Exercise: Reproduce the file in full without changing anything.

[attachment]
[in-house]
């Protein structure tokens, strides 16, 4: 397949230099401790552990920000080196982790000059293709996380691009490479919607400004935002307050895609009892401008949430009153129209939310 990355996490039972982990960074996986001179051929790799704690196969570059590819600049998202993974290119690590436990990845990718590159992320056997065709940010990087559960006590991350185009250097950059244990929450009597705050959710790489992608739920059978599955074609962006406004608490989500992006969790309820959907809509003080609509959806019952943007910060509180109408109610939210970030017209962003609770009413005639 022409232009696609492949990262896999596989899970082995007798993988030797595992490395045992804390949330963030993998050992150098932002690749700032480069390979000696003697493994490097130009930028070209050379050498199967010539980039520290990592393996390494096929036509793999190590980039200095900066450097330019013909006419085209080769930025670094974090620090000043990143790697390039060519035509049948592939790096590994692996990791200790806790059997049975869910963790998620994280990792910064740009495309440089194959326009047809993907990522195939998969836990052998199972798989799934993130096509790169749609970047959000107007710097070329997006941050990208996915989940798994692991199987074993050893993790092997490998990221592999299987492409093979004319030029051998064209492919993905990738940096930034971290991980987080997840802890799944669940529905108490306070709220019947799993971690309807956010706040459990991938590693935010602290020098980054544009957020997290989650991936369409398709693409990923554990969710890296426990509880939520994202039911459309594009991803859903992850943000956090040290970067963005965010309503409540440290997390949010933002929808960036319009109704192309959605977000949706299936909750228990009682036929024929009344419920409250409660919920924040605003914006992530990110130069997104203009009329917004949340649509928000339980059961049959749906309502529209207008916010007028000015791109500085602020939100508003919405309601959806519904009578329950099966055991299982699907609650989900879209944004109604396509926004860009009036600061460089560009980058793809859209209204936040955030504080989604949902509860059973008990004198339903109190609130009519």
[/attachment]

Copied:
[in-house]
């Protein structure tokens, strides 16, 4: 397949230099401790552990920000080196982790000059293709996380691009490479919607400004935002307050895609009892401008949430009153129209939310 990355996490039972982990960074996986001179051929790799704690196969570059590819600049998202993974290119690590436990990845990718590159992320056997065709940010990087559960006590991350185009250097950059244990929450009597705050959710790489992608739920059978599955074609962006406004608490989500992006969790309820959907809509003080609509959806019952943007910060509180109408109610939210970030017209962003609770009413005639 022409232009696609492949990262896999596989899970082995007798993988030797595992490395045992804390949330963030993998050992150098932002690749700032480069390979000696003697493994490097130009930028070209050379050498199967010539980039520290990592393996390494096929036509793999190590980039200095900066450097330019013909006419085209080769930025670094974090620090000043990143790697390039060519035509049948592939790096590994692996990791200790806790059997049975869910963790998620994280990792910064740009495309440089194959326009047809993907990522195939998969836990052998199972798989799934993130096509790169749609970047959000107007710097070329997006941050990208996915989940798994692991199987074993050893993790092997490998990221592999299987492409093979004319030029051998064209492919993905990738940096930034971290991980987080997840802890799944669940529905108490306070709220019947799993971690309807956010706040459990991938590693935010602290020098980054544009957020997290989650991936369409398709693409990923554990969710890296426990509880939520994202039911459309594009991803859903992850943000956090040290970067963005965010309503409540440290997390949010933002929808960036319009109704192309959605977000949706299936909750228990009682036929024929009344419920409250409660919920924040605003914006992530990110130069997104203009009329917004949340649509928000339980059961049959749906309502529209207008916010007028000015791109500085602020939100508003919405309601959806519904009578329950099966055991299982699907609650989900879209944004109604396509926004860009009036600061460089560009980058793809859209209204936040955030504080989604949902509860059973008990004198339903109190609130009519």